William Katz has had a long and varied career, as an assistant to a U.S. senator; an officer in the CIA; an assistant to Herman Kahn, the nuclear war theorist; an editor at the New York Times Magazine; and a talent coordinator at The Tonight Show. He is the author of ten books, translated into 15 languages. He admits to degrees from the University of Chicago and Columbia. When I asked him if he’d ever written about his various careers, he said that he hadn’t but that he would be happy to do so. His reflections on his work for the Tonight Show are here and here. He took a look at the film industry in the posts “Hollywood, hurray for?” and “Hollywood, hurray for? The sequel.” His most recent post (on the publishing industry) is here. Today he writes:
An American president will not be running for a new term. An unpopular war is on, and the White House approval rating is in the jump-off-the-ledge range. The country is angrily divided. Even some of the president’s allies turn on him. The press, especially The New York Times, is endlessly negative, and portrays the war as hopeless. CBS sends its chief anchor to the combat zone. A new general is appointed to turn the war around. The makeup of the Supreme Court is a major issue. Critics decry American “arrogance.”
Today? Well, yes, of course, today. But that was also 1968. The war was Vietnam. The new general was Creighton Abrams Jr., whose vast contribution has been eclipsed by debate over the war. CBS sent Walter Cronkite to Vietnam, and has just sent Katie Couric to Iraq. We might, by the way, hope that Couric’s reporting holds up better than Cronkite’s.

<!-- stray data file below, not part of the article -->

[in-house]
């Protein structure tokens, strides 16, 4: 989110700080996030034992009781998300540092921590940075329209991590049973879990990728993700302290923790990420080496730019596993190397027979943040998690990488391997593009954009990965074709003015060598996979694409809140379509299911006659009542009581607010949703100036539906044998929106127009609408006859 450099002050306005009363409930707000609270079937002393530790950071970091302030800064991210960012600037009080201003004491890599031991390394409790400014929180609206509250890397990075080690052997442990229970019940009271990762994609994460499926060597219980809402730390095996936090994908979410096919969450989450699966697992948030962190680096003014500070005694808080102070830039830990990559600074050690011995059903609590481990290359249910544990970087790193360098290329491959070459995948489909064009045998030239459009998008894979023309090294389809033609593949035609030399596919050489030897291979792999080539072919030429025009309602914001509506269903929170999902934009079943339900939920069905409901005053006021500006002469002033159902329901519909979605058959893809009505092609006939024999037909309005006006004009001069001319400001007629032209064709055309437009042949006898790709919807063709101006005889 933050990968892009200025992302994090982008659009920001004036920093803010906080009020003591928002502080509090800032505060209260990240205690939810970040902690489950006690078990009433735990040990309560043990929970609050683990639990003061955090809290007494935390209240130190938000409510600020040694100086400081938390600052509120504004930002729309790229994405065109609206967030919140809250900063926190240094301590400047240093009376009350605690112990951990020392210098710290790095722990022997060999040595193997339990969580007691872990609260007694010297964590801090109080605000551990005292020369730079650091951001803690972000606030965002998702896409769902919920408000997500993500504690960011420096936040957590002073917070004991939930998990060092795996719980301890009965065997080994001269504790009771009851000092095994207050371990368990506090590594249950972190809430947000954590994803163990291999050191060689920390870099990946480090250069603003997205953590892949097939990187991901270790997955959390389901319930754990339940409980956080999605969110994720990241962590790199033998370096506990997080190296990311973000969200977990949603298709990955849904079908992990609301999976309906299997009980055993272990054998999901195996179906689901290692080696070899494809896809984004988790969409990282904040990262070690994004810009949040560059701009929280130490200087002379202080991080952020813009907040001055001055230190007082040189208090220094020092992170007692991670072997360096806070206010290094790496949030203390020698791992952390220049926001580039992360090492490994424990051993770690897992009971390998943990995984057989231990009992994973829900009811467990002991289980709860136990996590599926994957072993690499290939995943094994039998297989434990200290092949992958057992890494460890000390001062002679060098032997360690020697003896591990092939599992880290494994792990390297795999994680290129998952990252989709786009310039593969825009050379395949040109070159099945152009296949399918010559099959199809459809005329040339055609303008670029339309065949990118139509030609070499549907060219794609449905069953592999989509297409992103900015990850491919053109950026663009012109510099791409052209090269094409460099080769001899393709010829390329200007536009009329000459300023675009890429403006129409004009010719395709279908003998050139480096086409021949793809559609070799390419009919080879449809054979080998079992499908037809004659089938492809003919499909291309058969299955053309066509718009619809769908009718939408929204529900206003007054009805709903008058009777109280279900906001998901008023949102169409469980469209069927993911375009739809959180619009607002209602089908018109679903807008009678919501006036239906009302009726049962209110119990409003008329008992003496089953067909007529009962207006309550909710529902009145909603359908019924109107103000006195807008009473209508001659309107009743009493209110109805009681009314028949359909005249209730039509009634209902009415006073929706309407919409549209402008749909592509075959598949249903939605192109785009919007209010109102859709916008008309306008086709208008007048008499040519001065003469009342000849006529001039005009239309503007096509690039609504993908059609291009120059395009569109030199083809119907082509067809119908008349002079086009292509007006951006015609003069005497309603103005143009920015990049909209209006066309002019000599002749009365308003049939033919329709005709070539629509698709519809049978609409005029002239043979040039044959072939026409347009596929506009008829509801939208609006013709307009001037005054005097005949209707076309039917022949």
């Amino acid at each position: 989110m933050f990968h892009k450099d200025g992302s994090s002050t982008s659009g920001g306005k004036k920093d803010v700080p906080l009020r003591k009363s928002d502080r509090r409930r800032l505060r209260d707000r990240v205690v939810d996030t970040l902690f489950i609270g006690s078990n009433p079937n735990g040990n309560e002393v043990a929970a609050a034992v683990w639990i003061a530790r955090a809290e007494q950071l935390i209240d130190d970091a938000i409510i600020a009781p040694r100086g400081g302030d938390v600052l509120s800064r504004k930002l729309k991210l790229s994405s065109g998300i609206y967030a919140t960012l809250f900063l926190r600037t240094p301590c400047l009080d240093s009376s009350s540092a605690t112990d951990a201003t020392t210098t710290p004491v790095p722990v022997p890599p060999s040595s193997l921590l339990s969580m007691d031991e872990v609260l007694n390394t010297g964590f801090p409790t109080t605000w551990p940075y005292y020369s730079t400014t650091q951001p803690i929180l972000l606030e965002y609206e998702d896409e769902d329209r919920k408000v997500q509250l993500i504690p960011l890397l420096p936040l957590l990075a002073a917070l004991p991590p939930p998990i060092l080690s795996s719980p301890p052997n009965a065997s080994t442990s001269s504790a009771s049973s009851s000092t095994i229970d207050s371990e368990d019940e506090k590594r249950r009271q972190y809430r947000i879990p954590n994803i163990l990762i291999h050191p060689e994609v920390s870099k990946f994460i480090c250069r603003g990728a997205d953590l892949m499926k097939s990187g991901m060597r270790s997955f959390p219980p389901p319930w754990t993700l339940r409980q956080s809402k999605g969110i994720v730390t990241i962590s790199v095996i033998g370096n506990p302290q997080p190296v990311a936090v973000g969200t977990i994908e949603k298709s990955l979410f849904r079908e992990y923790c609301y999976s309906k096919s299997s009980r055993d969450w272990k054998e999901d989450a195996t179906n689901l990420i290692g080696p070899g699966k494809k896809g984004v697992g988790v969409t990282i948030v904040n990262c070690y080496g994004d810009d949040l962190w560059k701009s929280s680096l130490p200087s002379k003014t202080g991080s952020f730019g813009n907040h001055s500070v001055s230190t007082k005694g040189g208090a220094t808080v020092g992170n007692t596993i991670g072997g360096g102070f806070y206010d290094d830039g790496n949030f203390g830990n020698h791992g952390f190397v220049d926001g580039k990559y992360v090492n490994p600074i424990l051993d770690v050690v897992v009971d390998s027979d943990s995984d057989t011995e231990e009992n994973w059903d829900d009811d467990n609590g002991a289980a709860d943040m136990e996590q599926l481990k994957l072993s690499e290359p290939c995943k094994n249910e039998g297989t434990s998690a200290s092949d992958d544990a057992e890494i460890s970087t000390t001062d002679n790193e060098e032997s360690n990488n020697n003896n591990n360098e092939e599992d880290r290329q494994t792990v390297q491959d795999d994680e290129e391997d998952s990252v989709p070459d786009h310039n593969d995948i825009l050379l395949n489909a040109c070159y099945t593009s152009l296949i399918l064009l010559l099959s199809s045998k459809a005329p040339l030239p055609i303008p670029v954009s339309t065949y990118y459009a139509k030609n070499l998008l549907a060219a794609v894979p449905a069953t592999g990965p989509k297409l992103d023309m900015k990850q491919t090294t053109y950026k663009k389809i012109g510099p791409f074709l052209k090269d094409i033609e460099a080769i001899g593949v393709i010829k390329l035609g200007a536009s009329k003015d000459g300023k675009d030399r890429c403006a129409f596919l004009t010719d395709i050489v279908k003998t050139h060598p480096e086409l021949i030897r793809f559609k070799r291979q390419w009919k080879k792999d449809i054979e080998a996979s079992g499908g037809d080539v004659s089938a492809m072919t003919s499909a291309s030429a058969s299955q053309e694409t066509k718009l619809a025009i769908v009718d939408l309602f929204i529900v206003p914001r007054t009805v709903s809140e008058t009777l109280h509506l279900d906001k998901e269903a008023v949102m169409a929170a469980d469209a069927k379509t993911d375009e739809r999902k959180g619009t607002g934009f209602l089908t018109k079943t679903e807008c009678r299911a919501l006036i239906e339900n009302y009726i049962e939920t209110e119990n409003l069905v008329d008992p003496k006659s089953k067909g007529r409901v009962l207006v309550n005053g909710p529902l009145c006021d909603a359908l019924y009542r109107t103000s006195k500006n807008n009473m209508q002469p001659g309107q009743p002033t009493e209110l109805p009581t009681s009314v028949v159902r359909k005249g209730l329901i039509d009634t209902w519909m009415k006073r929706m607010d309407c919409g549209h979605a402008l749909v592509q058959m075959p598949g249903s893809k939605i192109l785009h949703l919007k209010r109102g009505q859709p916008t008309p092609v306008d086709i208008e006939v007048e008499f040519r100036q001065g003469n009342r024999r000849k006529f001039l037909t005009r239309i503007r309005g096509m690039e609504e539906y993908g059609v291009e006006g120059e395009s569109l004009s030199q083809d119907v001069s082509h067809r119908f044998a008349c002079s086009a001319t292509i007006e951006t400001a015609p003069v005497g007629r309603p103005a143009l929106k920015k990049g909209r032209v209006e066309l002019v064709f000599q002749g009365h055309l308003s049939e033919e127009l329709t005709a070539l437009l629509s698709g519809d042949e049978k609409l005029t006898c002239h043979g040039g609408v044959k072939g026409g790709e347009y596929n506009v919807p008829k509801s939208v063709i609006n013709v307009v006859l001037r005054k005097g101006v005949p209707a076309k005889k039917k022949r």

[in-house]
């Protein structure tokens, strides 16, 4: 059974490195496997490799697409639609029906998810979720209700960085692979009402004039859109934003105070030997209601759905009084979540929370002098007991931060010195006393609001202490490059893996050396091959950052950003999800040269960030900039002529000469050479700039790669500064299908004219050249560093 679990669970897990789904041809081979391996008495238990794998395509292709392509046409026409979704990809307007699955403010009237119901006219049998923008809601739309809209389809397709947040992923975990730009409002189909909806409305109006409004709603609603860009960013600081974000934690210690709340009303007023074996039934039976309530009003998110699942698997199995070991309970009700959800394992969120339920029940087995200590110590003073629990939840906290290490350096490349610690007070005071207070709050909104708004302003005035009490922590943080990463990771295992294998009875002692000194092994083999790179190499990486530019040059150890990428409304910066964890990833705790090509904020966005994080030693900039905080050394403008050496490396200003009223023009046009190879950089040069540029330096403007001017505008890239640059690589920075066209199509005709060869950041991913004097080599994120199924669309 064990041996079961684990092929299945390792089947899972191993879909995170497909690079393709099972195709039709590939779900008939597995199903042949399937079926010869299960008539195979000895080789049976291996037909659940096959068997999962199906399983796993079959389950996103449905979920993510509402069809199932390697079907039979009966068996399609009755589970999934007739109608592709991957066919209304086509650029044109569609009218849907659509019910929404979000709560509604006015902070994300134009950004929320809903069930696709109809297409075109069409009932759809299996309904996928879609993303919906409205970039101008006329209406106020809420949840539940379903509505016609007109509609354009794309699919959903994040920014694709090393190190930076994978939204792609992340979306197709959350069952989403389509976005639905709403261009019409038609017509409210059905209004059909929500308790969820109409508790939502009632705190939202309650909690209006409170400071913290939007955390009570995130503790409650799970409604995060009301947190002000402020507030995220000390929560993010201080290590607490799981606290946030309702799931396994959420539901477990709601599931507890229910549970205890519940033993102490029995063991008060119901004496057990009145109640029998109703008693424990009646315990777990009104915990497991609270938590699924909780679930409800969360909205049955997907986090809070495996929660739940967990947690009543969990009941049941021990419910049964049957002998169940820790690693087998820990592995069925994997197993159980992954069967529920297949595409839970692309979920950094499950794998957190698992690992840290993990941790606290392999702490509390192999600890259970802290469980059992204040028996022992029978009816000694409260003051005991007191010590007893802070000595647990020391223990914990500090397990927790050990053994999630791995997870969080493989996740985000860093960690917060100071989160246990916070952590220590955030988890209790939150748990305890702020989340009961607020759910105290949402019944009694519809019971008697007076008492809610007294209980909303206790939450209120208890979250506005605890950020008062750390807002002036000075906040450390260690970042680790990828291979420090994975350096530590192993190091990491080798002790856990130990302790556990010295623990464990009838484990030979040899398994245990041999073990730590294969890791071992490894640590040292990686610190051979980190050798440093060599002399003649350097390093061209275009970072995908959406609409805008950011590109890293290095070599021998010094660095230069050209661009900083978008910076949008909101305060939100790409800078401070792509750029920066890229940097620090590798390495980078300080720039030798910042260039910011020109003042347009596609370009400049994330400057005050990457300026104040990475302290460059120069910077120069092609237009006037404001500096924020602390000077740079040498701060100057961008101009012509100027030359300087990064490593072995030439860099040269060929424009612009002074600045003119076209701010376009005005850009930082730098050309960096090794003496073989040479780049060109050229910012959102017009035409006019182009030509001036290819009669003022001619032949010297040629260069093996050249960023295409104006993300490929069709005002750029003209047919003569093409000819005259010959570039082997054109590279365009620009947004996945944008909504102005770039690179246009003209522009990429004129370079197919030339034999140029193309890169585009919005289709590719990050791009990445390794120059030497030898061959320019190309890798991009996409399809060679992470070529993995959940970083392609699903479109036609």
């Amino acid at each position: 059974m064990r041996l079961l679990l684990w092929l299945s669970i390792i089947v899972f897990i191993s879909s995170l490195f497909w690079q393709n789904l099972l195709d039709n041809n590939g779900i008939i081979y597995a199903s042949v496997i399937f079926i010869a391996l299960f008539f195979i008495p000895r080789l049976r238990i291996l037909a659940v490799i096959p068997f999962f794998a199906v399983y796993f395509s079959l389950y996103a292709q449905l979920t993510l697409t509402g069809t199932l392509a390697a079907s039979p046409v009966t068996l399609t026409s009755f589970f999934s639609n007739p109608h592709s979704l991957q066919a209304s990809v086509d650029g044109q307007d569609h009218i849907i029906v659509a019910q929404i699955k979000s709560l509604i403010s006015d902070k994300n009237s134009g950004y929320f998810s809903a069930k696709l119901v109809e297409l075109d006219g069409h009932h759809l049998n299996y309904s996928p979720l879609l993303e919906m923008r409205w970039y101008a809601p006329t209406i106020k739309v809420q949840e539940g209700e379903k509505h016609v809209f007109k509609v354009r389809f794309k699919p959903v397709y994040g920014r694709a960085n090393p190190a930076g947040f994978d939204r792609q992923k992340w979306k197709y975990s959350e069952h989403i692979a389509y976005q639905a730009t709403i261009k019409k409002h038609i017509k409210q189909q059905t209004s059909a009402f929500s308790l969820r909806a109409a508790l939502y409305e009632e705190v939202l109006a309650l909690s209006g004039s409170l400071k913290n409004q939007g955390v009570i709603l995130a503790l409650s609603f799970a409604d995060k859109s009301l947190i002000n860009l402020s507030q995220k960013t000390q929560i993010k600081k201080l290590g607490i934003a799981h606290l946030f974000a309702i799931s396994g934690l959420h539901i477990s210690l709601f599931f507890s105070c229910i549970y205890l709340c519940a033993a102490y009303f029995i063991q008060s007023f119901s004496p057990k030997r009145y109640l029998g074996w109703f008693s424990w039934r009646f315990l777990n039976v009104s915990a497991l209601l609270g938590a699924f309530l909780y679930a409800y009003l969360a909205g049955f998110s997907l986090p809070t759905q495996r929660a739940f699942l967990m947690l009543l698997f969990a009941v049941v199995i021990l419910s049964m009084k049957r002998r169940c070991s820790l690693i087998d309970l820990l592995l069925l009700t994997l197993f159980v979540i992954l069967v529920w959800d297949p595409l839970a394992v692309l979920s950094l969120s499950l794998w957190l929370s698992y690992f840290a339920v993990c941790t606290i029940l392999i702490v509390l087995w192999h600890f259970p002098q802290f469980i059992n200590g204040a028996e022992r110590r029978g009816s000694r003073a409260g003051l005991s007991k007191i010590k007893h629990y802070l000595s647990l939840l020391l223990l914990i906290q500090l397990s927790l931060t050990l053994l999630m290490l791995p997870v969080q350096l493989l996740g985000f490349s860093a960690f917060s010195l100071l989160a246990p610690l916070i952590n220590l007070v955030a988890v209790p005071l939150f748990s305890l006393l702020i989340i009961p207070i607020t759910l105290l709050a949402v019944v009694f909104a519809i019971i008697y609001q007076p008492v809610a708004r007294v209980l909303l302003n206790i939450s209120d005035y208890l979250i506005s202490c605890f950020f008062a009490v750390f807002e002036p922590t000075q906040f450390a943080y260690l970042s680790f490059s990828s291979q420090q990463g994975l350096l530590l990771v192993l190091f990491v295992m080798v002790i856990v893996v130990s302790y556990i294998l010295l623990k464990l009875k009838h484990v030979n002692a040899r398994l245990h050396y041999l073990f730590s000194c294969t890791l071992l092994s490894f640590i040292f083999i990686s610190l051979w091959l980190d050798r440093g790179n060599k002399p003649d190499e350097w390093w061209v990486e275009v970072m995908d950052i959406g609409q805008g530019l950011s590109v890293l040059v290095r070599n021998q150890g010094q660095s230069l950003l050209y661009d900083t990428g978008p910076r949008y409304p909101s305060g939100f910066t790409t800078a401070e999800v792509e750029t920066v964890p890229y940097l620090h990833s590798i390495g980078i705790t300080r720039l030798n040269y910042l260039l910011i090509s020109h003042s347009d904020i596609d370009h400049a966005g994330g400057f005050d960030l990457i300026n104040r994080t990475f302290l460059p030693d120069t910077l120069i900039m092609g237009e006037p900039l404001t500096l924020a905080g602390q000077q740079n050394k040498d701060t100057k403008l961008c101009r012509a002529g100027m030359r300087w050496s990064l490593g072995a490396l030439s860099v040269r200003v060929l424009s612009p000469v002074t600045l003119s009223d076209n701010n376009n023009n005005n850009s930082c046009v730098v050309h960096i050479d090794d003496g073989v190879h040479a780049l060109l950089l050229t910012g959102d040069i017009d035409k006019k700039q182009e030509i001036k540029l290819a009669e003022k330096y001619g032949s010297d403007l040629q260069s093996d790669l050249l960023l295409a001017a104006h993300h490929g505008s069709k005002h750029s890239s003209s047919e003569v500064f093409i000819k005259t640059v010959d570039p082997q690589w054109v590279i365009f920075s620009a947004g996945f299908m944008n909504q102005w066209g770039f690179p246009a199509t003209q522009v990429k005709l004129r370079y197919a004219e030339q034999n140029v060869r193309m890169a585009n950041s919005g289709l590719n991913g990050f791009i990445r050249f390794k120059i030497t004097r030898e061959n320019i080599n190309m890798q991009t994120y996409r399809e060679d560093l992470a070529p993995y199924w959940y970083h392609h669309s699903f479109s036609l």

In 1968 I was an editor on The New York Times Magazine, and had pretty much decided to strike out on my own as a writer. And so, as an early step, I wandered downtown one night to the Village Vanguard, the legendary jazz club founded by the equally legendary Max Gordon. The Vanguard was a basement room, and, aside from jazz, sometimes featured cabaret. Isaiah Sheffer, a fine drama teacher, was forming a new comedy group there called The DMZ, so named for the demilitarized zone separating North and South Korea. In the group was a young, struggling actor named Morgan Freeman.
I was sufficiently inspired by what I saw that night to submit a sketch to The DMZ. It was called, “The Presidential Oath,” the oath of office as it might have been taken by Richard Nixon. The sketch was accepted, and I returned to the Vanguard to attend my “premiere.” For the first time I heard words I’d written spoken by first-class actors. The audience response was terrific. There’s nothing that thrills a writer more than hearing real people laugh when they’re supposed to.
I was launched as a writer, on my way to throwing off the shackles of financial security.
That was ten presidential elections ago, and I recently wondered, how would that oath sound today? Well, given the passions in the country, it might not be a difficult update. So here, almost four decades later, is “The Presidential Oath